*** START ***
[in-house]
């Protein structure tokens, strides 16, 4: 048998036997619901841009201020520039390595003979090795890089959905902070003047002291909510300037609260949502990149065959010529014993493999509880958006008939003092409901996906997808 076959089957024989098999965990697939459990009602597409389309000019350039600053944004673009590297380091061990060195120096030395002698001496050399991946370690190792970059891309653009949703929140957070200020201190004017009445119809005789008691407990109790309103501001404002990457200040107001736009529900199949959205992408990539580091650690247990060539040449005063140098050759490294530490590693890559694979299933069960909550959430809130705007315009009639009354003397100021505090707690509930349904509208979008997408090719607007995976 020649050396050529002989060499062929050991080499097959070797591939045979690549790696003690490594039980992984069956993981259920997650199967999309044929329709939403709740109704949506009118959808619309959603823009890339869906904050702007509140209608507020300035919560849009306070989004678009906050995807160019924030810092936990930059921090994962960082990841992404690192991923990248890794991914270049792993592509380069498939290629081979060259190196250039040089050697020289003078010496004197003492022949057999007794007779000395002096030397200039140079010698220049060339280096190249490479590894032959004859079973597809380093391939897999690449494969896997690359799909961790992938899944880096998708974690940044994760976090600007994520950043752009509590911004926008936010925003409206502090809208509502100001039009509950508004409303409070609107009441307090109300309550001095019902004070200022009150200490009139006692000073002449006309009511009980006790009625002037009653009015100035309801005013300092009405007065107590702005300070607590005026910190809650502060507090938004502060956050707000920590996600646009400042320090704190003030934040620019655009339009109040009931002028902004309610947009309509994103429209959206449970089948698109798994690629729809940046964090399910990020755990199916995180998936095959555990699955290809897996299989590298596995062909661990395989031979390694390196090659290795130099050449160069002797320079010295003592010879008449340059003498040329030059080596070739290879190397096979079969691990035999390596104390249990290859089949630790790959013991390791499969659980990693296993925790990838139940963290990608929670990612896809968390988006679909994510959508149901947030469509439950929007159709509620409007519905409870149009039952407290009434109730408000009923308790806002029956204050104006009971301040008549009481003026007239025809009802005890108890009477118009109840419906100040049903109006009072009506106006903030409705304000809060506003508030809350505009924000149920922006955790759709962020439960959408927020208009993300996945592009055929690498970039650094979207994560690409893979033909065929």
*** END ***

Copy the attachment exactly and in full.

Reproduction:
[in-house]
């Protein structure tokens, strides 16, 4: 048998036997619901841009201020520039390595003979090795890089959905902070003047002291909510300037609260949502990149065959010529014993493999509880958006008939003092409901996906997808 076959089957024989098999965990697939459990009602597409389309000019350039600053944004673009590297380091061990060195120096030395002698001496050399991946370690190792970059891309653009949703929140957070200020201190004017009445119809005789008691407990109790309103501001404002990457200040107001736009529900199949959205992408990539580091650690247990060539040449005063140098050759490294530490590693890559694979299933069960909550959430809130705007315009009639009354003397100021505090707690509930349904509208979008997408090719607007995976 020649050396050529002989060499062929050991080499097959070797591939045979690549790696003690490594039980992984069956993981259920997650199967999309044929329709939403709740109704949506009118959808619309959603823009890339869906904050702007509140209608507020300035919560849009306070989004678009906050995807160019924030810092936990930059921090994962960082990841992404690192991923990248890794991914270049792993592509380069498939290629081979060259190196250039040089050697020289003078010496004197003492022949057999007794007779000395002096030397200039140079010698220049060339280096190249490479590894032959004859079973597809380093391939897999690449494969896997690359799909961790992938899944880096998708974690940044994760976090600007994520950043752009509590911004926008936010925003409206502090809208509502100001039009509950508004409303409070609107009441307090109300309550001095019902004070200022009150200490009139006692000073002449006309009511009980006790009625002037009653009015100035309801005013300092009405007065107590702005300070607590005026910190809650502060507090938004502060956050707000920590996600646009400042320090704190003030934040620019655009339009109040009931002028902004309610947009309509994103429209959206449970089948698109798994690629729809940046964090399910990020755990199916995180998936095959555990699955290809897996299989590298596995062909661990395989031979390694390196090659290795130099050449160069002797320079010295003592010879008449340059003498040329030059080596070739290879190397096979079969691990035999390596104390249990290859089949630790790959013991390791499969659980990693296993925790990838139940963290990608929670990612896809968390988006679909994510959508149901947030469509439950929007159709509620409007519905409870149009039952407290009434109730408000009923308790806002029956204050104006009971301040008549009481003026007239025809009802005890108890009477118009109840419906100040049903109006009072009506106006903030409705304000809060506003508030809350505009924000149920922006955790759709962020439960959408927020208009993300996945592009055929690498970039650094979207994560690409893979033909065929």